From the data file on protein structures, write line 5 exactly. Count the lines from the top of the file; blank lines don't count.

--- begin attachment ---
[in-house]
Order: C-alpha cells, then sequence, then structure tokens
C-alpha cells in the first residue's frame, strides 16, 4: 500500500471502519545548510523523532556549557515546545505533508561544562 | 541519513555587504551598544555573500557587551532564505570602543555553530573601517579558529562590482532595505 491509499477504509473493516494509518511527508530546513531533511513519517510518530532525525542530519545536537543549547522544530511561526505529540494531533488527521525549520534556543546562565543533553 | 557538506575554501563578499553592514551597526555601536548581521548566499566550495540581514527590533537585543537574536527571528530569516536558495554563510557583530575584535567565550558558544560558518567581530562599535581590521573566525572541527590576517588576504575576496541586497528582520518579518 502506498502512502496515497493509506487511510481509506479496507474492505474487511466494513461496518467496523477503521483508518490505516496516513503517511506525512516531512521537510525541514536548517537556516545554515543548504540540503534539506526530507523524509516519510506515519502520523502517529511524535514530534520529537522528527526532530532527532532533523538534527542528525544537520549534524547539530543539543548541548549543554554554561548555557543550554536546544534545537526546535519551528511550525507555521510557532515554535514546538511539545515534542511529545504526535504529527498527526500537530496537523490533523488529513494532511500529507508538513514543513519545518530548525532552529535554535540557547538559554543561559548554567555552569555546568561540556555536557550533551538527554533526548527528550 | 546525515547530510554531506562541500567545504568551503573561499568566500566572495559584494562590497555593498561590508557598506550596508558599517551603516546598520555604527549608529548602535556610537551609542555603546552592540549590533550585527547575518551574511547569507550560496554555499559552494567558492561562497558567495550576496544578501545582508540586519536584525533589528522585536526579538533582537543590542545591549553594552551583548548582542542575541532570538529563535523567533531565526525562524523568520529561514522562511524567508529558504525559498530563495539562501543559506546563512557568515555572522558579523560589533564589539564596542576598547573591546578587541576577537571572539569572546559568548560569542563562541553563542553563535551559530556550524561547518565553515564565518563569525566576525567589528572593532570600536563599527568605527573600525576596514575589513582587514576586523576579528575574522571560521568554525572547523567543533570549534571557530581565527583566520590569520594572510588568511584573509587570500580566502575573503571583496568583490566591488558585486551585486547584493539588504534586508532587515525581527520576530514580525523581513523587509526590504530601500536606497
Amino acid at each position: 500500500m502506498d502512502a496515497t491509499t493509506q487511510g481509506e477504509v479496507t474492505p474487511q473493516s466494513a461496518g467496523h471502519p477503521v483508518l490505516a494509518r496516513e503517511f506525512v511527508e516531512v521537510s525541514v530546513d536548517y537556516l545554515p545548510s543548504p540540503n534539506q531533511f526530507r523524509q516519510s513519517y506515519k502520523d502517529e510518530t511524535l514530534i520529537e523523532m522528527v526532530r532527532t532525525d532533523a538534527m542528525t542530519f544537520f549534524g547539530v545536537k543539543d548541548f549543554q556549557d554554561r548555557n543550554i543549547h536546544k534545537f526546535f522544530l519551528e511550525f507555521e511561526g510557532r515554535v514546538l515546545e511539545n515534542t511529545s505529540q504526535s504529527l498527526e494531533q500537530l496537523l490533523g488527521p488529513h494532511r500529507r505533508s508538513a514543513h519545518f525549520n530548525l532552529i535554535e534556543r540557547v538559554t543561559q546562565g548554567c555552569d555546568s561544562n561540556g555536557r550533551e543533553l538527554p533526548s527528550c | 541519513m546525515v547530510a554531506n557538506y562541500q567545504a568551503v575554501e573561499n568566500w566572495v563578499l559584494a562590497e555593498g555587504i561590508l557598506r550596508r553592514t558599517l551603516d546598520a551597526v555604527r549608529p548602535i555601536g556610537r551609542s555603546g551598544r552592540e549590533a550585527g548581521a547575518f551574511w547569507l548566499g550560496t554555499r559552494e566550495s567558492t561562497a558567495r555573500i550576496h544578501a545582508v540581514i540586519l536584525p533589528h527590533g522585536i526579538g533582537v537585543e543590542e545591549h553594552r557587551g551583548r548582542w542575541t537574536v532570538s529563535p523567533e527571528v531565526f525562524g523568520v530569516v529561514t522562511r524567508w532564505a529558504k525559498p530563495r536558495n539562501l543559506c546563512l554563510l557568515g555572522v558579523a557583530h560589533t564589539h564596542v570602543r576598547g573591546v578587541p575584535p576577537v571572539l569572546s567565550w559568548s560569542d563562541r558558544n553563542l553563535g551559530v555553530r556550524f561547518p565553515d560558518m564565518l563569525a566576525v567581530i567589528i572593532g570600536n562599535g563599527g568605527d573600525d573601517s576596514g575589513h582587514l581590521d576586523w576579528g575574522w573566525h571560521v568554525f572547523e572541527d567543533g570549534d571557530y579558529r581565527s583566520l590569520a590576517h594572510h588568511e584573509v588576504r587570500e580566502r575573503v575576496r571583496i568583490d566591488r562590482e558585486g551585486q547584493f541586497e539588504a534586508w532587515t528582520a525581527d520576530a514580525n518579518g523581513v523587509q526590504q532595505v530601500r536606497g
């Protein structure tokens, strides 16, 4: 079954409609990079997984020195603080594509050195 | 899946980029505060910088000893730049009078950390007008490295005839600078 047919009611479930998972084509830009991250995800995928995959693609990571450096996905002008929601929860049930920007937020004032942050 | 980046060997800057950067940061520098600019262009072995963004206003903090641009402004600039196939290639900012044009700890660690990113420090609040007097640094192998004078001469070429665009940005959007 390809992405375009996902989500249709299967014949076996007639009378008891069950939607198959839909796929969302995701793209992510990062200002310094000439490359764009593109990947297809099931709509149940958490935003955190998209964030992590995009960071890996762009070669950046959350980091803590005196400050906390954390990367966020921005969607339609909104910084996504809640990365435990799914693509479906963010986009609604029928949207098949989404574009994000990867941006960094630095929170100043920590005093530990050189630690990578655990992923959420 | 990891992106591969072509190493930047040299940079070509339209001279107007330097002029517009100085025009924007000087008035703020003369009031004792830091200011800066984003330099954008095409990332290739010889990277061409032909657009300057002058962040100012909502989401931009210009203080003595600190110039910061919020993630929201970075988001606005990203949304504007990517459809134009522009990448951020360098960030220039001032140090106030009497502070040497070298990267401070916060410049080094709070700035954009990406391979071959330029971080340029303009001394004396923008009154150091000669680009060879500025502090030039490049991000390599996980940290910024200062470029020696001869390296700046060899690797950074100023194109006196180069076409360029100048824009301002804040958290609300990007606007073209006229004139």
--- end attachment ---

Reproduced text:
């Protein structure tokens, strides 16, 4: 079954409609990079997984020195603080594509050195 | 899946980029505060910088000893730049009078950390007008490295005839600078 047919009611479930998972084509830009991250995800995928995959693609990571450096996905002008929601929860049930920007937020004032942050 | 980046060997800057950067940061520098600019262009072995963004206003903090641009402004600039196939290639900012044009700890660690990113420090609040007097640094192998004078001469070429665009940005959007 390809992405375009996902989500249709299967014949076996007639009378008891069950939607198959839909796929969302995701793209992510990062200002310094000439490359764009593109990947297809099931709509149940958490935003955190998209964030992590995009960071890996762009070669950046959350980091803590005196400050906390954390990367966020921005969607339609909104910084996504809640990365435990799914693509479906963010986009609604029928949207098949989404574009994000990867941006960094630095929170100043920590005093530990050189630690990578655990992923959420 | 990891992106591969072509190493930047040299940079070509339209001279107007330097002029517009100085025009924007000087008035703020003369009031004792830091200011800066984003330099954008095409990332290739010889990277061409032909657009300057002058962040100012909502989401931009210009203080003595600190110039910061919020993630929201970075988001606005990203949304504007990517459809134009522009990448951020360098960030220039001032140090106030009497502070040497070298990267401070916060410049080094709070700035954009990406391979071959330029971080340029303009001394004396923008009154150091000669680009060879500025502090030039490049991000390599996980940290910024200062470029020696001869390296700046060899690797950074100023194109006196180069076409360029100048824009301002804040958290609300990007606007073209006229004139």